Information Systems in Global Business Today

Second Life is a 3D virtual online world createdby former RealNetworks CTO Philip Rosedale through Linden Lab, a company he founded in San Francisco in 1999. The world is built and owned by its users, who are called residents. Over 14 million people have signed up to be residents of Second Life's world, also known as the Grid. In July 2008, the usage stats on Second Life's Web site (wWW.secondlife.com) showed that close to 1.1 million residents had logged in over the frevious sixty days. Second Life runs oyer the Internet using special software that users download to their desktops. Second Life is not a game. Residents interact with each other in a 3-D so_cial network.

They can explore, socialize, collaborate, cre.ate, participate in activities, and purchase goods and seryices. The Second Life Web site says that its world is similar to a massively multiplayer online role playing game (MMORPG) but distinct in that it al1ows nearly unlimited creativity and ownership over user-created content. When logged in, residents take on a digital persona, called an avatar. Each user may customize his or her own avatat, changing its appearance, its clothing, and even its form from human to humanoid or something altogether different.

Second Life has its own virtual economy and currency. The currency is the Linden Dollaq, or Linden for short, and is expressed as L$. There is an open market for goods and services created on the Grid. Residents may acquire Lindens this way, orby using currency exchanges to trade real-world money for Lindens. The Linden has a real-world va1ue, which is setby market pricing and tracked and traded on a proprietary market called the LindeX. A very modest percentage ofresidents earns a significant profit from dealing in the Second Life economy.

One user, known on the Grid as Anshe Chung, has accumulated enough virtual real estate that she could sell it for an amount of Lindens equaling US$1 million. More common are the residents who gross enough to cover *re expense of their participation in the wor1d. According to statistics issuedby Second Life, 389,108 residents spent money on the Grid during June 2008. Basic membership in Second Life is fuee and includes most of the privileges of paid membership, except the right to own land. Residents with Premium memberships are eligible to own land on the Grid.

The largestlots, or Entire Regions, measure 65,536 square mete6 (about 16 acres) and incur a monthly land use fee ofUS $195. Residents create content for the Grid using tools provided by Second Life. For example, the software includes a 3-D modeling tool that enables users to construct buildings, landscapes, vehicles, furniture, and any other goods they can imagine. A standard library of animations and sounds enables residents to make gestures to one another. Basic communication is performedby typing in the manner of an instant message or chat session. Users may also design and upload their own sounds, graphics, and animations to Second Life.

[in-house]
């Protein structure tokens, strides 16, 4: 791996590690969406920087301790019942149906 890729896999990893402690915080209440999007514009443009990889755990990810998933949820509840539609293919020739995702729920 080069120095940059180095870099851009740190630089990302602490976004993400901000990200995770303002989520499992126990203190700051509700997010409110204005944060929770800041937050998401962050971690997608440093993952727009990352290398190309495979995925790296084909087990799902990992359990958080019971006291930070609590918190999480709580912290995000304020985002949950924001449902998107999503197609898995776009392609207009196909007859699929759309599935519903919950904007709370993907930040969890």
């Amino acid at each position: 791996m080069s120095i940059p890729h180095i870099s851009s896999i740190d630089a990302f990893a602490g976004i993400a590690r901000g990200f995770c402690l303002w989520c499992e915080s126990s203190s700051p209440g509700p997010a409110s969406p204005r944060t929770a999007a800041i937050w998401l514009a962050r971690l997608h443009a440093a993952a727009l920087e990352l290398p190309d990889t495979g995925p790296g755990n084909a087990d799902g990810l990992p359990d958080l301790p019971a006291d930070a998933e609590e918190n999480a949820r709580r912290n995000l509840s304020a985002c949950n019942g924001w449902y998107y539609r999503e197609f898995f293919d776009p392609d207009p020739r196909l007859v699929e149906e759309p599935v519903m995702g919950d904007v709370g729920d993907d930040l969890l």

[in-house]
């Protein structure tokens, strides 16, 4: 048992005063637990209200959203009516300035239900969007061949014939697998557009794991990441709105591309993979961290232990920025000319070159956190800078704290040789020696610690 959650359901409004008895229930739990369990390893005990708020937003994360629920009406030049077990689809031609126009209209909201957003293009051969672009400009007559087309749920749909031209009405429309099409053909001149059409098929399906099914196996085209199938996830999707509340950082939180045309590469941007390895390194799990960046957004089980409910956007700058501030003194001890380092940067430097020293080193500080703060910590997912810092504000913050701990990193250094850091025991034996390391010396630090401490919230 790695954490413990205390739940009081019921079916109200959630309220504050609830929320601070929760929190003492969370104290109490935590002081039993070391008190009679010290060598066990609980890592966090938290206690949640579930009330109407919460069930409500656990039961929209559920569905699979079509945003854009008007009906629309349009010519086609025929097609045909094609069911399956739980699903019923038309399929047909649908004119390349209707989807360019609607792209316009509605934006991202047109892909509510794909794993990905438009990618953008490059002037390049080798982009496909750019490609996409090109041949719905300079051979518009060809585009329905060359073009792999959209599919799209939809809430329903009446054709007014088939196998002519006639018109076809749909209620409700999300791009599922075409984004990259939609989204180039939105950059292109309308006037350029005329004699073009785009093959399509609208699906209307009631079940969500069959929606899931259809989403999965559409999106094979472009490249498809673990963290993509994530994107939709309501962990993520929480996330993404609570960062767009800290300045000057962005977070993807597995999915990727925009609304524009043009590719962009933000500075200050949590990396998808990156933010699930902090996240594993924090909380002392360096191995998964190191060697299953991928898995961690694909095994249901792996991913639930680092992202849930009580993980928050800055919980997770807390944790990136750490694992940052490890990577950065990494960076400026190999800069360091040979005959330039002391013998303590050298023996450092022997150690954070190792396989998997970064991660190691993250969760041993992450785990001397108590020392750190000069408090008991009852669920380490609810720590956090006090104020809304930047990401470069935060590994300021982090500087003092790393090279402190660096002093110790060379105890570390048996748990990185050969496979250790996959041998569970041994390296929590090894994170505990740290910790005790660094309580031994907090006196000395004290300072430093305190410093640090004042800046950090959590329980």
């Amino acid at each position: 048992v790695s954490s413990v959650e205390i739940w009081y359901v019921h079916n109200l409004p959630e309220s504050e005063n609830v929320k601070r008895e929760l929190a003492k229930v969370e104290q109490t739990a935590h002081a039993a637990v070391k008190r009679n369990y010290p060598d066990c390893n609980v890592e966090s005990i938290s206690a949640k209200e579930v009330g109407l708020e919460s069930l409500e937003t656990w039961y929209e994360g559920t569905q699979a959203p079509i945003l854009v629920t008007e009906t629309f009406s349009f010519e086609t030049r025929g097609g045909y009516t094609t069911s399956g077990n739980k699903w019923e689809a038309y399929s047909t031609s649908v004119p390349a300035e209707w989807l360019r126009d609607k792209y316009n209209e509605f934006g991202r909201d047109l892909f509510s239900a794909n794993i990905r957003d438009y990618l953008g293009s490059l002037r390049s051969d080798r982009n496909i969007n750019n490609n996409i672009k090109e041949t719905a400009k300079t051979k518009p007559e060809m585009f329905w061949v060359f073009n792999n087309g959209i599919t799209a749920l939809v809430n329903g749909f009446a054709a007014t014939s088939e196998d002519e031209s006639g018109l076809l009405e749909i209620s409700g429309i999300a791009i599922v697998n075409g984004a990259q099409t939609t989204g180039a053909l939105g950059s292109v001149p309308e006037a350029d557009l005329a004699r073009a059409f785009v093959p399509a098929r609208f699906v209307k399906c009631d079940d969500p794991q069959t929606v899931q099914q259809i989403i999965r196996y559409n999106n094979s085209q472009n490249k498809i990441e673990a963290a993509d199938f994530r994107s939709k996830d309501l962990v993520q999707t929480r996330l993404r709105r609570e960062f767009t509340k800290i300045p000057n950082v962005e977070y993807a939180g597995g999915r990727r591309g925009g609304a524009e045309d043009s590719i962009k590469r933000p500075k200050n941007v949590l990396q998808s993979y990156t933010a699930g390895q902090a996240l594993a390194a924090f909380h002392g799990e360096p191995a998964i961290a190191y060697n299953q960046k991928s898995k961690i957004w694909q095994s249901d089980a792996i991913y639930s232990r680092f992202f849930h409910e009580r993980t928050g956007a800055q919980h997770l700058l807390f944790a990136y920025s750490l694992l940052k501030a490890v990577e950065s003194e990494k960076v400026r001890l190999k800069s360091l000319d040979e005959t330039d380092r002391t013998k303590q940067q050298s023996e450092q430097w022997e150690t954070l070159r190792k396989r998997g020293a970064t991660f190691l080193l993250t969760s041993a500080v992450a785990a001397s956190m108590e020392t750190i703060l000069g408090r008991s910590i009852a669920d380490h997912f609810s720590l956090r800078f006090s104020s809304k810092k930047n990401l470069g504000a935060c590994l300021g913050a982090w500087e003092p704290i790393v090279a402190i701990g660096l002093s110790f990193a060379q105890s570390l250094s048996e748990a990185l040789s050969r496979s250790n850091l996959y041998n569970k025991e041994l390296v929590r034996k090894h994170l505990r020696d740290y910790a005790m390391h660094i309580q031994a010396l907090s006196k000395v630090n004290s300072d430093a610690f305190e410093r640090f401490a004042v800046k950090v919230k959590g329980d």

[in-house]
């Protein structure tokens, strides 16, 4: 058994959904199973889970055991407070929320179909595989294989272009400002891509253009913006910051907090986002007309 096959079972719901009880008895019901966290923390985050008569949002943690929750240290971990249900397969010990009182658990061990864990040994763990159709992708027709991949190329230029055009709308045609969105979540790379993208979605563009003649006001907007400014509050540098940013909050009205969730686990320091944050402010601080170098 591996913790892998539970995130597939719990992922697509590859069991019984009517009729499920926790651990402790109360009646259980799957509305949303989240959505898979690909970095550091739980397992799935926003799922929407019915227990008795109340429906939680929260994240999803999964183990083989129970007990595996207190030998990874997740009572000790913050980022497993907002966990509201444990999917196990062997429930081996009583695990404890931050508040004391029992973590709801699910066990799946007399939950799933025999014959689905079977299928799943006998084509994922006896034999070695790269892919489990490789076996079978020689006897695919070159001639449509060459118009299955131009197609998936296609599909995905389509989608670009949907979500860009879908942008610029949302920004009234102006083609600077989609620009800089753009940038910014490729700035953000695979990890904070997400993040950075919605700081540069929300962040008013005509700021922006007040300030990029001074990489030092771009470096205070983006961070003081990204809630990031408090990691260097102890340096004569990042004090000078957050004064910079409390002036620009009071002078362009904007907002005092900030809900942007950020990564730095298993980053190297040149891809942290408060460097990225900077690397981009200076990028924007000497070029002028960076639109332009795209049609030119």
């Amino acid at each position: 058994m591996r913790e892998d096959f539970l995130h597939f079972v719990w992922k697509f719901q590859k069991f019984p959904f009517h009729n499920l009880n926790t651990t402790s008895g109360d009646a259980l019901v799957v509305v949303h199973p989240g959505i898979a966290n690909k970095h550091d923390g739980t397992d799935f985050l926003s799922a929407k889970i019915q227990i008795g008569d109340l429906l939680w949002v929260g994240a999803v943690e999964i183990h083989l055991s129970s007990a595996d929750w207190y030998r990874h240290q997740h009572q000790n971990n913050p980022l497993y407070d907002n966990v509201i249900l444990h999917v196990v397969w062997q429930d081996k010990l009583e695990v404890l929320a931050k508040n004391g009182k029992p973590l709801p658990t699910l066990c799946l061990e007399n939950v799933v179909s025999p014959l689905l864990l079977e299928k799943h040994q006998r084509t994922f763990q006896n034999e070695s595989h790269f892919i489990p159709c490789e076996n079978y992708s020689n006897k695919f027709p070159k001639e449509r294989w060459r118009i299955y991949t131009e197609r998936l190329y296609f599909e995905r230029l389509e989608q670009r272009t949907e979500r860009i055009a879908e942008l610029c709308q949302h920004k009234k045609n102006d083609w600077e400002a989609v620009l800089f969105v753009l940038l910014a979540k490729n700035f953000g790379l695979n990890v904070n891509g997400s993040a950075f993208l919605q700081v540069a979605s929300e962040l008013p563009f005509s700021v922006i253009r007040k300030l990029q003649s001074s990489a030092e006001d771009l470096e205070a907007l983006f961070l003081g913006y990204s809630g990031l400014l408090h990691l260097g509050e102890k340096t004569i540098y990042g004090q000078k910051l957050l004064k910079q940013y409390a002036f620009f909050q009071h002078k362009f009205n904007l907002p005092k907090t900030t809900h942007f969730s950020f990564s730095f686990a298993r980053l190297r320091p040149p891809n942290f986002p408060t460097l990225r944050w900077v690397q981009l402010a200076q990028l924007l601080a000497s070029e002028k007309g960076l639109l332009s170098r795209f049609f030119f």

Second Life has its own scripting language, Linden Scripting Language, which makes it possible for users to enhance objects in the virtual world with behaviors. Although the concept of a 3-D virtual world is in its infancy, this has not stopped businesses, universities, and even governments from jumping into the fray to see what a virtual world has to offer. The hope is that Second Life willbe a birthing ground for new industries and transform business, commerce, marketing, and learning the same way that the Web did in the late twentieth and early twenty-frrst centuries.

The advertising and media industries have been early proponents of the technologr, opening virtual offices to facilitate internal communications and to position themselves at the forefront of the digital landscape in order to recruit tech-saw5r employees. A Second Life presence may convince potential clients that an advertising agency is on the cutting edge of technology, and therefore able to market to consumers who are there as we1l. Crayon is a new-media marketing firm that has purchased an island on the Grid, named crayonville, to serve as its primary office.

With employees scattered in real-world offices on both sides of the Atlantic, crayonville provides the firm with a new way to bring everyone together, even if the employees are representedby avatars. Crayon leaves its conference room open to the public unless matters of client confidentiality come into play. Employees communicate by text message andwith Skype Internet telephony.

Part One 0rganizations, Management, and the Networked Enterprise

Tbievision and media companies such as CNN and BBC have used Second Life to attract viewers who

have forsaken television for the Internet or to offer existing viewers a new medium for interacting with theirbrands. What about Second Life would encourage companies like IBM to invest $10 million in exploring tJle possibilities of virtual business? For one, it can offer the foilowing to suppoft importantbusiness functions like customer service, product development, training, and marketing: a tlree-dimensional space in which a user can interact with visual and auditory content; custom content that canbe altered and, animated; a persisient presence that remains intacJ for future work even when users 1og off, and a communit5r where like-minded people can gather to pursue activities of mutual interest.